Boy Scouts build walking trail for Hilton Head Island students, school staff

tbarton@islandpacket.comAugust 13, 2013 

Parker Liggett, 15, right, spreads mulch with help from his friend Casey Honowitz, 17, middle, and several other friends from Boy Scouts on Tuesday afternoon at Hilton Head Island Elementary School. Liggett has built a walking trail at the elementary school in hopes that it will complete the community service requirement to become an Eagle Scout.

DELAYNA EARLEY — Staff photo Buy Photo

Fifteen-year-old Parker Liggett paused to wipe his brow as he and others from Boy Scouts of America Troop 245 spread mulch at Hilton Head Island Elementary School on Tuesday.

Liggett and his crew were finishing a walking trail they hope will help improve the physical fitness of the school's students and staff.

Liggett, a rising sophomore at Hilton Head Island High School, took the lead in building the trail at his former elementary school. It was part of his community service requirement to become an Eagle Scout, the highest rank of the Boy Scouts.

He and about a dozen other Scouts and parents have worked on the project since school ended in June.

"I thought it would be a great opportunity to give back to the school I attended, because of all of the great teachers," Liggett said.

He added that he has learned a lot about managing a project, which in this case included purchasing materials, arranging deliveries and managing work schedules.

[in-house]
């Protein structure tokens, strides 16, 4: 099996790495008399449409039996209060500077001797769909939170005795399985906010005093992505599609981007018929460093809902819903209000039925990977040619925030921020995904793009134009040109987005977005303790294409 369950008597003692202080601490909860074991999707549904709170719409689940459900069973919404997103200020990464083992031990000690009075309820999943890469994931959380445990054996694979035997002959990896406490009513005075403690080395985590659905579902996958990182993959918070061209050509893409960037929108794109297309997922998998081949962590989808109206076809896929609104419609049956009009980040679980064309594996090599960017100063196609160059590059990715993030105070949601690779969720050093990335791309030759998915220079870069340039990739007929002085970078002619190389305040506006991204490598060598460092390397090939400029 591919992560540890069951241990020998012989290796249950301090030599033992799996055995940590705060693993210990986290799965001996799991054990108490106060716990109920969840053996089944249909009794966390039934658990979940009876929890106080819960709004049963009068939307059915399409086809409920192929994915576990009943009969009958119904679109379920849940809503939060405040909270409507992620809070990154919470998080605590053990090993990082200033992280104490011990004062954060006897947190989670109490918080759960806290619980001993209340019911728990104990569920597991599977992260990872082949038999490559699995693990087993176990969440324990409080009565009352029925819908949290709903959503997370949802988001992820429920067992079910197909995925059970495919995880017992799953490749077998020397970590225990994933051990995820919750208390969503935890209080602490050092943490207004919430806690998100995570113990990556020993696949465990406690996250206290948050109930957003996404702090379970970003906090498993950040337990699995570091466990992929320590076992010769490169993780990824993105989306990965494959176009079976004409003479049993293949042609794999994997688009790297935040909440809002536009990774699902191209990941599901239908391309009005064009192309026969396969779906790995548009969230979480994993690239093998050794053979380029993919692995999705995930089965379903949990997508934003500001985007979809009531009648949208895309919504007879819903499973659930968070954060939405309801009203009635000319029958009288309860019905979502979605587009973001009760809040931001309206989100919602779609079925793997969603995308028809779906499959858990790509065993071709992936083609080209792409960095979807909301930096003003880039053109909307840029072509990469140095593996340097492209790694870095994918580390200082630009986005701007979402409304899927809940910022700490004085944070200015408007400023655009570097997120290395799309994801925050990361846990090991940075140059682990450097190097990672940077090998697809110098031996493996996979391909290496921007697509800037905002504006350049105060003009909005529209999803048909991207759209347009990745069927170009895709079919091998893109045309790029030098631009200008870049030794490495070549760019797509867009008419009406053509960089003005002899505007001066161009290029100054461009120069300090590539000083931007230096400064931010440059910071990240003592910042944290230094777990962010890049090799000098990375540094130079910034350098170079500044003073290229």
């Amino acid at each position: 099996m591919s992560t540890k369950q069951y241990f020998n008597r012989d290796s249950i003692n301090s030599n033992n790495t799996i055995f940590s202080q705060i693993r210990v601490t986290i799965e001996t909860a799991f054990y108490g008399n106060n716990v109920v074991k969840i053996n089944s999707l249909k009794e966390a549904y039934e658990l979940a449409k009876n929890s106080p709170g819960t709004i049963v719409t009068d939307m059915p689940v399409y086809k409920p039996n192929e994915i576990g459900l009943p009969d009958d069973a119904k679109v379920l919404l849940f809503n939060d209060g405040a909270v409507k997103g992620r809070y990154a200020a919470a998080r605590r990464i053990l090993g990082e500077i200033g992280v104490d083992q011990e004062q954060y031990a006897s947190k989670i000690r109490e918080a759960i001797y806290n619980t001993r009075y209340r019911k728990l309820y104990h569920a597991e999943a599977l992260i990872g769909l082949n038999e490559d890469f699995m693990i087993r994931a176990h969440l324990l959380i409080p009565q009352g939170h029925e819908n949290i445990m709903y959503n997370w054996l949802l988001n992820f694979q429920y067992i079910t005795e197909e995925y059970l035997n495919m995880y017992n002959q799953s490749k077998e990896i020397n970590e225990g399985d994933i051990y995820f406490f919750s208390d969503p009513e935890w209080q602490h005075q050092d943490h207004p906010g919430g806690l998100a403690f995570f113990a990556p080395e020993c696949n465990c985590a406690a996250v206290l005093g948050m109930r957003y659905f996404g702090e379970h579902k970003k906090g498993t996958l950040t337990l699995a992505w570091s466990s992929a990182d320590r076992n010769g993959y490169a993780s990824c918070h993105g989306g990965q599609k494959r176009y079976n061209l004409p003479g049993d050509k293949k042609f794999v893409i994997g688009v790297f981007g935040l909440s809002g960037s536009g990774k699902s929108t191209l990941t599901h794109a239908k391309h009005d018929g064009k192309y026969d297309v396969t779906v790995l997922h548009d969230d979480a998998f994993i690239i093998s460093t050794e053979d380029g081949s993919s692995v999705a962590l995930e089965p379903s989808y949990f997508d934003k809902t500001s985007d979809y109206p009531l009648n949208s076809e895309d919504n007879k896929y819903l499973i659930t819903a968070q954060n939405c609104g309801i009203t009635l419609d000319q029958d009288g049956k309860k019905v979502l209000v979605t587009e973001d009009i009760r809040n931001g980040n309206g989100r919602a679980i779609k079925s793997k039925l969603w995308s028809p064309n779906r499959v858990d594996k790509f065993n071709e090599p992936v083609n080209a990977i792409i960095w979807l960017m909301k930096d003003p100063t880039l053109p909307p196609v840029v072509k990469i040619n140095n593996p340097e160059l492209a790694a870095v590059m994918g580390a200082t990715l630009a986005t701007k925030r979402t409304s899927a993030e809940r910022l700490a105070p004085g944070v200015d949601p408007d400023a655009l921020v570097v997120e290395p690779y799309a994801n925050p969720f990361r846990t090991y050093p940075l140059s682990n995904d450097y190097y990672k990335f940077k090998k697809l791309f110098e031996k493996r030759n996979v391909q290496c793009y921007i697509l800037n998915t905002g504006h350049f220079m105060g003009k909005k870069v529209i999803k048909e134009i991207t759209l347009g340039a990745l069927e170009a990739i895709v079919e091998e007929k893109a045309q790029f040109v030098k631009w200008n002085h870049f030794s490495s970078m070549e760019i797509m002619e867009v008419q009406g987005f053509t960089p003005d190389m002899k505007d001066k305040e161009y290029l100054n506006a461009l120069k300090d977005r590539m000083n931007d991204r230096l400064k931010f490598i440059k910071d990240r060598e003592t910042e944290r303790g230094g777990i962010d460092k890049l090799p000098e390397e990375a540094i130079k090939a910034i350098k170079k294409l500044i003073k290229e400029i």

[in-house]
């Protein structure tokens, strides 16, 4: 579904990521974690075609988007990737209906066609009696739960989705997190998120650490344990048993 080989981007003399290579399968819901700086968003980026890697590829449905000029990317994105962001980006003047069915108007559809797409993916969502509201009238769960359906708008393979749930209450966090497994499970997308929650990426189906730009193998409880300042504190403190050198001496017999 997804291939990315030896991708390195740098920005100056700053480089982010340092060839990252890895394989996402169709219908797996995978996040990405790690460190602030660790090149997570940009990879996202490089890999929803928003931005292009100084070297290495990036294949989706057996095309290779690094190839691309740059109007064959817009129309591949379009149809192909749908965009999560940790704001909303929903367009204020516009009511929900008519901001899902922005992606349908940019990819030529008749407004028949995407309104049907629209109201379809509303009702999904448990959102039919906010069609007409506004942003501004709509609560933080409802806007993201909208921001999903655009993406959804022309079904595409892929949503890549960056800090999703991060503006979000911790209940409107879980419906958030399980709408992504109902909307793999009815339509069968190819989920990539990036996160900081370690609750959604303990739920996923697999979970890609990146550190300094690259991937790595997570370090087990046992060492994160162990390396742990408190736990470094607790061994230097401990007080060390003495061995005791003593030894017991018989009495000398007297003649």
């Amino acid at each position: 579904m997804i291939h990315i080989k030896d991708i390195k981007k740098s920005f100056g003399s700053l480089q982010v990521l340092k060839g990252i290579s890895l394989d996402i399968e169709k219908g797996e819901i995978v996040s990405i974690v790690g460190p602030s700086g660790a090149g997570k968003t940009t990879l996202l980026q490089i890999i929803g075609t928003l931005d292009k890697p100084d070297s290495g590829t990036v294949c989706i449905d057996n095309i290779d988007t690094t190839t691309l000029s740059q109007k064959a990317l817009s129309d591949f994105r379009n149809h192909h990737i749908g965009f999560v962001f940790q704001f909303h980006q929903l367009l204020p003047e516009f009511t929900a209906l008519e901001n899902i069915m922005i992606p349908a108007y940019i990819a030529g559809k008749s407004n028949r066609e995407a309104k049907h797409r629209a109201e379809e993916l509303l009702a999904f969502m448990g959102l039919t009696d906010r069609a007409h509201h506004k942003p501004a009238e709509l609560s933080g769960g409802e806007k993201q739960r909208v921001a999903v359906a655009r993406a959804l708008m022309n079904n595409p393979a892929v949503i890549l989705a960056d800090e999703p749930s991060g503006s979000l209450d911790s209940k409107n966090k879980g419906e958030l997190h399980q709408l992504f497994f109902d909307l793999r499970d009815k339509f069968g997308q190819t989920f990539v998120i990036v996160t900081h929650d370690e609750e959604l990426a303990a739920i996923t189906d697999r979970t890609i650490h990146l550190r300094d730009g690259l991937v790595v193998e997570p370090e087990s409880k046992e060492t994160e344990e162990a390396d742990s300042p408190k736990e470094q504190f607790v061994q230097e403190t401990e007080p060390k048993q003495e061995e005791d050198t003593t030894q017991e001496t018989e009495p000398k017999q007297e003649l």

The elementary school was one of five across the state to receive a $1,000 grant earlier this year from the S.C. Association for Supervision and Curriculum Development, an organization of teachers and school administrators, to purchase the materials needed for the trail.

The award seeks to help school ensure students are "safe, healthy, supported, challenged and engaged as they enter school each day," said School Improvement Council chairwoman Diana Magnan, who applied for the grant.

Magnan and principal Jill McAden said the walking trail is the school's latest initiative to improve student health.

"We have an avid walking club that meets every morning during the school year, and until now has walked on grass around the school," McAden said. "The trail also will be used by our physical education classes and also by our after-school clubs and school staff."

Last year, the school added a soup and salad bar to encourage healthy eating. Healthy breakfast choices and more fresh fruit and vegetable options have also recently been added to daily school menus, and exercise equipment has been purchased for students and school staff.

Follow reporter Tom Barton at twitter.com/IPBG_Tom.

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